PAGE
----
Greater Swiss Mountain Dogs were bred to work. They pulled carts, herded livestock, and stood guard. These dogs like to keep busy so a home with a fenced yard is ideal for them. Swissys, as their fond fans like to call them, tend to overheat easily when the weather is hot so it's best to let them stay inside in the air conditioning. They are loyal and affectionate and adore children, though because of their size they might accidentally knock over toddlers. These gentle giants love to spend time with their families and enjoy a good snuggle. There aren't too many dogs of this breed type left, so if you're lucky enough to have one, count your blessings. This dog's heart is as big as their body.
Greater Swiss Mountain Dog Names in Pop Culture
When was the last time you saw a big black, tan, and white dog in a college library? Or running with members of a college rugby team? Well, George is a Greater Swiss Mountain Dog that does both. Not only is that unusual, but George is also the number one dog in his breed, having won the title at the Westminster Kennel Club Dog Show in 2012. Talk about an overachiever!
George was born to parents who are both on the Great Swiss Mountain Dog Club of America's Register of Merit. Like other Swissys, George was born to be a farmer's helper. These dogs were often called the poor man's horse. They pull carts, herd livestock, and stand guard against predators and other enemies.
George eats a nutritious diet to keep his physique sleek and strong and his coat soft and shiny. His diet consists of fresh chicken, frozen salmon, yogurt, olive oil, and kibble. He gets his exercise by pulling weights and goes for a run almost daily with the University of Virginia's women's rugby team.
Why does George have access to a rugby team? One of his co-owners, Nancy Kechner, is the coach of the women's rugby team at the university. His other co-owner is Julie Comer. Kechner started taking George to rugby practices with her when he was just a puppy, so he's a real part of the team.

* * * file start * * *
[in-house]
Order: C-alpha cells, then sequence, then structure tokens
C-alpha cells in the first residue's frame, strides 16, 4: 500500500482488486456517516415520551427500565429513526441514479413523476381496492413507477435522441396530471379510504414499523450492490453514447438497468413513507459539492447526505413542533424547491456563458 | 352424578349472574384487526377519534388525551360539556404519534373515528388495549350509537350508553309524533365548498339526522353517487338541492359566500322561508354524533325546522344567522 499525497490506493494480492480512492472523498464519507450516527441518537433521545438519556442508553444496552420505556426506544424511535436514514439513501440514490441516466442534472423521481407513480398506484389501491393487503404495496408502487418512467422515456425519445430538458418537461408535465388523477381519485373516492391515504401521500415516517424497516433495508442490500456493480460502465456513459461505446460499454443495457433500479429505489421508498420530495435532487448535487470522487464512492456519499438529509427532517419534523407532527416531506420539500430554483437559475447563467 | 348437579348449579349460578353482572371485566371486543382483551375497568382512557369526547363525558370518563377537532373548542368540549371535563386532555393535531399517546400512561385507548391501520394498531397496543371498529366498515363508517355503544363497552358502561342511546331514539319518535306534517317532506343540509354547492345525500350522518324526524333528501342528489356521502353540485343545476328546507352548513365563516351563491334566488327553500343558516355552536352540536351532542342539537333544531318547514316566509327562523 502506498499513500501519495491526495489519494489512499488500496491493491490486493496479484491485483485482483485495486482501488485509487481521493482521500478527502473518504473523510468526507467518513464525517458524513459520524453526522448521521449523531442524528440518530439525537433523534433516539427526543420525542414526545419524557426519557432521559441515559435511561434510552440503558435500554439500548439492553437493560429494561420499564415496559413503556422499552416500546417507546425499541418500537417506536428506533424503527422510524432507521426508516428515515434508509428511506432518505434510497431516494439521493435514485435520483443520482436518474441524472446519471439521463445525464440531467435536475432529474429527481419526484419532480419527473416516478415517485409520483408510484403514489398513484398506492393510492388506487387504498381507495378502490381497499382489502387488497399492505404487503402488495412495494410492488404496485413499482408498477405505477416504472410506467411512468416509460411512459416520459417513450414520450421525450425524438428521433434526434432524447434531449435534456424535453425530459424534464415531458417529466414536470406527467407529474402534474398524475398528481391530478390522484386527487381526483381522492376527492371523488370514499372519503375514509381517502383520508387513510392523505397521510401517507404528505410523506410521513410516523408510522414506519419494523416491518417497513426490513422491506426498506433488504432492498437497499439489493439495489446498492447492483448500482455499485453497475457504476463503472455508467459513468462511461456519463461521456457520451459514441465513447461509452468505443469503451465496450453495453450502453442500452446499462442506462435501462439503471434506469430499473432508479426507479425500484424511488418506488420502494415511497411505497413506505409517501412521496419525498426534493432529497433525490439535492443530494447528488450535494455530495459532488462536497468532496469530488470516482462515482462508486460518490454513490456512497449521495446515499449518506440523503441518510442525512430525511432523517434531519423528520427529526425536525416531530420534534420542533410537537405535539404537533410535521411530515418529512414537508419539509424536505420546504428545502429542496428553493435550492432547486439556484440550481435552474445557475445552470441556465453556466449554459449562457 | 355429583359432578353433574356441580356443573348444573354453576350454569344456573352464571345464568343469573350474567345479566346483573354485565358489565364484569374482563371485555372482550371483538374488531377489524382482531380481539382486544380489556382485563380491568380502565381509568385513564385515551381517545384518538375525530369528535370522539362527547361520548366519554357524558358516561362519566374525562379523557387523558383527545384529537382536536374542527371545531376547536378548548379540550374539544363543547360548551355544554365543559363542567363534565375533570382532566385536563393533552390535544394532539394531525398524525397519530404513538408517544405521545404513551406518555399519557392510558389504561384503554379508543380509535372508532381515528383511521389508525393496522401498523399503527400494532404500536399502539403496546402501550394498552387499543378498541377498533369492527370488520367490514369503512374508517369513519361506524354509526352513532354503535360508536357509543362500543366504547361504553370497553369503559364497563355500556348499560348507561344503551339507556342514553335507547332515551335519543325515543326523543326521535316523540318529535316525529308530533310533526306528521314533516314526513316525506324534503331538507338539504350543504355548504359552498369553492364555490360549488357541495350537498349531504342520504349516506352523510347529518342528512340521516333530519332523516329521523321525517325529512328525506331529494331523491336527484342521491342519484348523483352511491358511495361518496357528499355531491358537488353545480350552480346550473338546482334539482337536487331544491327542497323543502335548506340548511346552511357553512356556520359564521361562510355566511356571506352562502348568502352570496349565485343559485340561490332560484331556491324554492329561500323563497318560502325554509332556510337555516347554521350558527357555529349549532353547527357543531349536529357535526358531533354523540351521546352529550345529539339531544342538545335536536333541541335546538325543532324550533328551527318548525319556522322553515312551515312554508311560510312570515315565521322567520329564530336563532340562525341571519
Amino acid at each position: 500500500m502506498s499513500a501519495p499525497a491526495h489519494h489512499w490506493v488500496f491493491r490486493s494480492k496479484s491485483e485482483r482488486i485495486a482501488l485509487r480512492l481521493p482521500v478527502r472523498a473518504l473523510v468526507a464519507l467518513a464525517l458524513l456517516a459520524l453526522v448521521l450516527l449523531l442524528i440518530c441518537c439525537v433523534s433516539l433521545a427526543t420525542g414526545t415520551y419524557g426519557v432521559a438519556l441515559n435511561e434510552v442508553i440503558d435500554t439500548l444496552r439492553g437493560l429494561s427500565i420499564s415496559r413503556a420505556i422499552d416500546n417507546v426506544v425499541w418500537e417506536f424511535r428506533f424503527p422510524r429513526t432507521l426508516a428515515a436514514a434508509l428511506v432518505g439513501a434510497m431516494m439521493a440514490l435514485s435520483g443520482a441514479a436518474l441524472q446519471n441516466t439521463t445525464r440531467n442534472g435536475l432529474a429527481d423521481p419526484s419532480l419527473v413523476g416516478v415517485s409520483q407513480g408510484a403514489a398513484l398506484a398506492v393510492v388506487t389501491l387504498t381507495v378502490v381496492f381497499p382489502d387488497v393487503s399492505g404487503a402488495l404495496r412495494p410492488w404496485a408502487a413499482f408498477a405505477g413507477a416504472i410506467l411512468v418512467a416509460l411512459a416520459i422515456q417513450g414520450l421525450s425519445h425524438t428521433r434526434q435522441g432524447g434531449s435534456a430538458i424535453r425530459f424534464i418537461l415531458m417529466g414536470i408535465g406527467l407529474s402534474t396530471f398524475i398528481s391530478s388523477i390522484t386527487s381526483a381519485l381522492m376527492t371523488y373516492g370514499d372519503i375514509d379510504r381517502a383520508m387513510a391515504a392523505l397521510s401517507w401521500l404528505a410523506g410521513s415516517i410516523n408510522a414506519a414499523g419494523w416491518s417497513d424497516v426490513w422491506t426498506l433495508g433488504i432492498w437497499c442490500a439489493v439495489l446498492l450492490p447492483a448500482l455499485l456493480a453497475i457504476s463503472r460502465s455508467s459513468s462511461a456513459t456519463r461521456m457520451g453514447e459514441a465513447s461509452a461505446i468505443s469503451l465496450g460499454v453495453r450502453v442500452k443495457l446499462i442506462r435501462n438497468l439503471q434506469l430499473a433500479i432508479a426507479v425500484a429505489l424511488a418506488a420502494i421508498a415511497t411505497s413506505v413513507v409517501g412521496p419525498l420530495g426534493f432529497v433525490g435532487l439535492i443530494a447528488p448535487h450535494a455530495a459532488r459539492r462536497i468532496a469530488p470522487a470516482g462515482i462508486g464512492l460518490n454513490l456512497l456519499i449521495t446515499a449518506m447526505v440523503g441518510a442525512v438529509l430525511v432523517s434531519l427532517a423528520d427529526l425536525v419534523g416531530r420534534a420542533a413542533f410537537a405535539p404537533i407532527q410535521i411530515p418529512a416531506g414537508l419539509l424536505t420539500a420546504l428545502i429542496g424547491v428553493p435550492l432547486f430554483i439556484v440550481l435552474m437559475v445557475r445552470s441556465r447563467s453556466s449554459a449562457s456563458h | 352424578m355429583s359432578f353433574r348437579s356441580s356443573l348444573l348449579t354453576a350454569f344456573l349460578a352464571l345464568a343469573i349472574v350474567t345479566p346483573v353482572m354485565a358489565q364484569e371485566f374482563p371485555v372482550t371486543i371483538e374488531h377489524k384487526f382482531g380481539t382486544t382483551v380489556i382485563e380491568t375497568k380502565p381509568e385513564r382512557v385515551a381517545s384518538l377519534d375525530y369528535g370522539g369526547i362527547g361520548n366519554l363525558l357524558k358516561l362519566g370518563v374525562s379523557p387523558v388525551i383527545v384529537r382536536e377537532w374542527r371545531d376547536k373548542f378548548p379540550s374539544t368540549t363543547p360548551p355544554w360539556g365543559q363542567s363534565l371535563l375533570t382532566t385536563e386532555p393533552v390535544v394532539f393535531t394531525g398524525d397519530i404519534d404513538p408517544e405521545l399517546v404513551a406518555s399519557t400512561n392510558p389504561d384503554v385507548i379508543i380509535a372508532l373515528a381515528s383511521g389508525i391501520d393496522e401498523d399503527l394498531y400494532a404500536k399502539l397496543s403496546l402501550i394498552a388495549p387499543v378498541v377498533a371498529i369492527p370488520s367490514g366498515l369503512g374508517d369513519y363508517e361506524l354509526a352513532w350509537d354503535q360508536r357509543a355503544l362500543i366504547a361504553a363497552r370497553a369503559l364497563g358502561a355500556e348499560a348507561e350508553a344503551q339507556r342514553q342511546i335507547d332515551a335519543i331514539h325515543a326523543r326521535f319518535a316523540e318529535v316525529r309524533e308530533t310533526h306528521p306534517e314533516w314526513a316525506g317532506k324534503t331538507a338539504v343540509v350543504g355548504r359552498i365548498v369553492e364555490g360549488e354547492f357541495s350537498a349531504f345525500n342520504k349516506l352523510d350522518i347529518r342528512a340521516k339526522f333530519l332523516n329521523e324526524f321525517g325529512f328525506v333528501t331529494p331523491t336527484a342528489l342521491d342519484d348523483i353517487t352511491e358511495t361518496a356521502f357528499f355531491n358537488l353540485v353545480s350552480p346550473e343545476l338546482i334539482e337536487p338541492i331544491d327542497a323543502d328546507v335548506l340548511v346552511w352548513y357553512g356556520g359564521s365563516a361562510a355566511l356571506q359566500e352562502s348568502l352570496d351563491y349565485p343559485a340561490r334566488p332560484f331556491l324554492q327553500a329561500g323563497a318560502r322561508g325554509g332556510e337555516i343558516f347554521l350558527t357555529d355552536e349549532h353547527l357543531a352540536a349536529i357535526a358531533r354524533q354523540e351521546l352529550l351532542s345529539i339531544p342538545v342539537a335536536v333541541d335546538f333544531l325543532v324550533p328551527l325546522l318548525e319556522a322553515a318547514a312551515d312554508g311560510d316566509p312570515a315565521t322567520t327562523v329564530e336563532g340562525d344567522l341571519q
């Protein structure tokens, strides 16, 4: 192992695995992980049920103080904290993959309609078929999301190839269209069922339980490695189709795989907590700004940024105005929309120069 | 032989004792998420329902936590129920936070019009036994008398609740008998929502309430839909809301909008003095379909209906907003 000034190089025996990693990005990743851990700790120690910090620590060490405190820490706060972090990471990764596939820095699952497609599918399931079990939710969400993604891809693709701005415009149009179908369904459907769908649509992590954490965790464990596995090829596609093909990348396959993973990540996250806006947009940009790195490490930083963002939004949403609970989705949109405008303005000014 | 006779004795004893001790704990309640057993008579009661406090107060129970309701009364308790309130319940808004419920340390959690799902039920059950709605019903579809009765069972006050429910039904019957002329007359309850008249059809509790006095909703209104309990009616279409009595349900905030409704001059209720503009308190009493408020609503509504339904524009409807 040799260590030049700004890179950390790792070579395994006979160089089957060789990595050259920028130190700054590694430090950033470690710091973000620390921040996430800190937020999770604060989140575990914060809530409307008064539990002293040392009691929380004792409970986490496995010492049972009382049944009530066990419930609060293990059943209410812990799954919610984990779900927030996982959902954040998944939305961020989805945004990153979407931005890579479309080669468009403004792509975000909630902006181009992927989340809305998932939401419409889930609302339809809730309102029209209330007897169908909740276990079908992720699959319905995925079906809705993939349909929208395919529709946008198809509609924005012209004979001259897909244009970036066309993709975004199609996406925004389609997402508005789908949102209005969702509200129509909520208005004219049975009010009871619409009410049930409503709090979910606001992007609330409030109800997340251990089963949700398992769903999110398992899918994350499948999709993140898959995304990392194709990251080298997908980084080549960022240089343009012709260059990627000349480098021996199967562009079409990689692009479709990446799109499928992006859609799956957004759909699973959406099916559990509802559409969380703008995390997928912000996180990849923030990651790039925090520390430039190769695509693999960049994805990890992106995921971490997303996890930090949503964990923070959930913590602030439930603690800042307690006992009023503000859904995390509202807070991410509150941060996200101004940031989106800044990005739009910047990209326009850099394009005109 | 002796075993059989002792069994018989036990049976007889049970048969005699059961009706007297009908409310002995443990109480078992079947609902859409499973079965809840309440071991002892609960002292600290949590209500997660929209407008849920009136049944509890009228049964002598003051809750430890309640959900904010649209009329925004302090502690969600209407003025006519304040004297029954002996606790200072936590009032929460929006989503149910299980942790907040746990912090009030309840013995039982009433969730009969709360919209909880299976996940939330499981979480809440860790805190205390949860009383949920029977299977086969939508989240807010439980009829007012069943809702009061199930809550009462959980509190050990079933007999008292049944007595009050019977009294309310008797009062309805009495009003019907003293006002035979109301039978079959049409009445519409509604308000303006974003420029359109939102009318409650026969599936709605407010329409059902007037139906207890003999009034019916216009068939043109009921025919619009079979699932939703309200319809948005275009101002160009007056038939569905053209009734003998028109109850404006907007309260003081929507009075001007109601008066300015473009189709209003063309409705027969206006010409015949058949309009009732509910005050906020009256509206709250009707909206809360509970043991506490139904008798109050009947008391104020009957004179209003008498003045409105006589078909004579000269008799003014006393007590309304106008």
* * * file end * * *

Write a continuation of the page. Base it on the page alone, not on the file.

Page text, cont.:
It's important for George to keep in good shape because Swissys need to be able to move appropriately for the tasks they were bred to do. For instance, weight pulling is an essential job for a Greater Swiss Mountain Dog. In competition, they must be able to pull a weighted down cart at least 16 feet in only 45 seconds. Kechner gave the example of when this job would be needed.. If a farmer needed a tree taken down, the farmer would fell it and the dog would drag it to wherever it needed to go. George can pull up to 3000 pounds.
For Kechner and Comer, traveling to dog shows with George is great fun. Although a handler does the actual showing of George on the floor, the women love the adventure of the competition. One of their favorite shows is the Westminster. This is the second oldest sporting competition in the United States. Only the Kentucky Derby has been around longer. It feels like the entire city is in on the excitement.
But the one who enjoys it most? That's George. He loves his life and when he gets a little older he intends to spend the rest of it as a therapy dog.
Greater Swiss Mountain Dog Name Considerations
You're looking at a beautiful little puppy with big brown eyes and a waggly tail. In less than a year, though, this dog will weigh close to, or over 100 pounds. Is there an appropriate name for now and then? Sure there is, it just requires a little thought and consideration. There are certain guidelines you can follow when naming any dog.
One rule most people adhere to is that shorter names work best. A moniker with one or two syllables is easy for your dog to remember and respond to. Anything much longer will only be confusing. It's also best to avoid names that sound too much like commands. For example, Moe sounds a lot like no. Swiss names are always suitable for your Greater Swiss Mountain Dog, as are names about mountains. You may want to consider your dog's coloring (usually black, tan, and white) or the way they will be built when they are older. Swissy's often have distinctive eyebrows which can also inspire a name.